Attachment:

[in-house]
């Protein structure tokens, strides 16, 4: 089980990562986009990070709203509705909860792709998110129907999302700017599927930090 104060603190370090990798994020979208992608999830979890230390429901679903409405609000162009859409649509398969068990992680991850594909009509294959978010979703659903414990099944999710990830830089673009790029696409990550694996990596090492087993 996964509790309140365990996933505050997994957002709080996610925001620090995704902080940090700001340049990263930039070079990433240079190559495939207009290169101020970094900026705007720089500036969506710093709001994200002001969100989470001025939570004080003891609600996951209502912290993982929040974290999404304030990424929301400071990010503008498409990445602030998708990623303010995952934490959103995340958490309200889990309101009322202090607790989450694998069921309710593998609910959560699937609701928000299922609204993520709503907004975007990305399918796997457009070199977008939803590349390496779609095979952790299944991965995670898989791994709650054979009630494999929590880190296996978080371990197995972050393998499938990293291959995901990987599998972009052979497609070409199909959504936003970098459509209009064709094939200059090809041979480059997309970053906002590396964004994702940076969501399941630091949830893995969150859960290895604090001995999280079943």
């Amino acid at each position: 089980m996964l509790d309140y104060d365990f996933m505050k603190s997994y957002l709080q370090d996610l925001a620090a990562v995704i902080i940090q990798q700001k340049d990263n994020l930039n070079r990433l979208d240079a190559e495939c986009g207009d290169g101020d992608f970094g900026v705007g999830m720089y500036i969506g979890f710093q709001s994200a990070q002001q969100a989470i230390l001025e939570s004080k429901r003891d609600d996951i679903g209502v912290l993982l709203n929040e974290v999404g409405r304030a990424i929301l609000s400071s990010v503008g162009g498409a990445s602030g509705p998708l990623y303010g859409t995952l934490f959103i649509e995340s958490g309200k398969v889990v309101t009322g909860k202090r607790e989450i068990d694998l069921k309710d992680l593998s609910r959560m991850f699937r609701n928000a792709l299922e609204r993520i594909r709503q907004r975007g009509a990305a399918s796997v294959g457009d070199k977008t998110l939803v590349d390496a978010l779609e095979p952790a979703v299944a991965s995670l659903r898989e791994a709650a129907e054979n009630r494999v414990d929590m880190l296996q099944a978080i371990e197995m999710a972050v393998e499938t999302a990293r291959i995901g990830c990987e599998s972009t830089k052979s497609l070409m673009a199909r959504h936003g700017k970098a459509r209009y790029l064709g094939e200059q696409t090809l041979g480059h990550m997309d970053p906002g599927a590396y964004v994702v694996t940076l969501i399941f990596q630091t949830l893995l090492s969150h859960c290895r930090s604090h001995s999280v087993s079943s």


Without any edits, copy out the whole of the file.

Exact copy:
[in-house]
């Protein structure tokens, strides 16, 4: 089980990562986009990070709203509705909860792709998110129907999302700017599927930090 104060603190370090990798994020979208992608999830979890230390429901679903409405609000162009859409649509398969068990992680991850594909009509294959978010979703659903414990099944999710990830830089673009790029696409990550694996990596090492087993 996964509790309140365990996933505050997994957002709080996610925001620090995704902080940090700001340049990263930039070079990433240079190559495939207009290169101020970094900026705007720089500036969506710093709001994200002001969100989470001025939570004080003891609600996951209502912290993982929040974290999404304030990424929301400071990010503008498409990445602030998708990623303010995952934490959103995340958490309200889990309101009322202090607790989450694998069921309710593998609910959560699937609701928000299922609204993520709503907004975007990305399918796997457009070199977008939803590349390496779609095979952790299944991965995670898989791994709650054979009630494999929590880190296996978080371990197995972050393998499938990293291959995901990987599998972009052979497609070409199909959504936003970098459509209009064709094939200059090809041979480059997309970053906002590396964004994702940076969501399941630091949830893995969150859960290895604090001995999280079943």
């Amino acid at each position: 089980m996964l509790d309140y104060d365990f996933m505050k603190s997994y957002l709080q370090d996610l925001a620090a990562v995704i902080i940090q990798q700001k340049d990263n994020l930039n070079r990433l979208d240079a190559e495939c986009g207009d290169g101020d992608f970094g900026v705007g999830m720089y500036i969506g979890f710093q709001s994200a990070q002001q969100a989470i230390l001025e939570s004080k429901r003891d609600d996951i679903g209502v912290l993982l709203n929040e974290v999404g409405r304030a990424i929301l609000s400071s990010v503008g162009g498409a990445s602030g509705p998708l990623y303010g859409t995952l934490f959103i649509e995340s958490g309200k398969v889990v309101t009322g909860k202090r607790e989450i068990d694998l069921k309710d992680l593998s609910r959560m991850f699937r609701n928000a792709l299922e609204r993520i594909r709503q907004r975007g009509a990305a399918s796997v294959g457009d070199k977008t998110l939803v590349d390496a978010l779609e095979p952790a979703v299944a991965s995670l659903r898989e791994a709650a129907e054979n009630r494999v414990d929590m880190l296996q099944a978080i371990e197995m999710a972050v393998e499938t999302a990293r291959i995901g990830c990987e599998s972009t830089k052979s497609l070409m673009a199909r959504h936003g700017k970098a459509r209009y790029l064709g094939e200059q696409t090809l041979g480059h990550m997309d970053p906002g599927a590396y964004v994702v694996t940076l969501i399941f990596q630091t949830l893995l090492s969150h859960c290895r930090s604090h001995s999280v087993s079943s």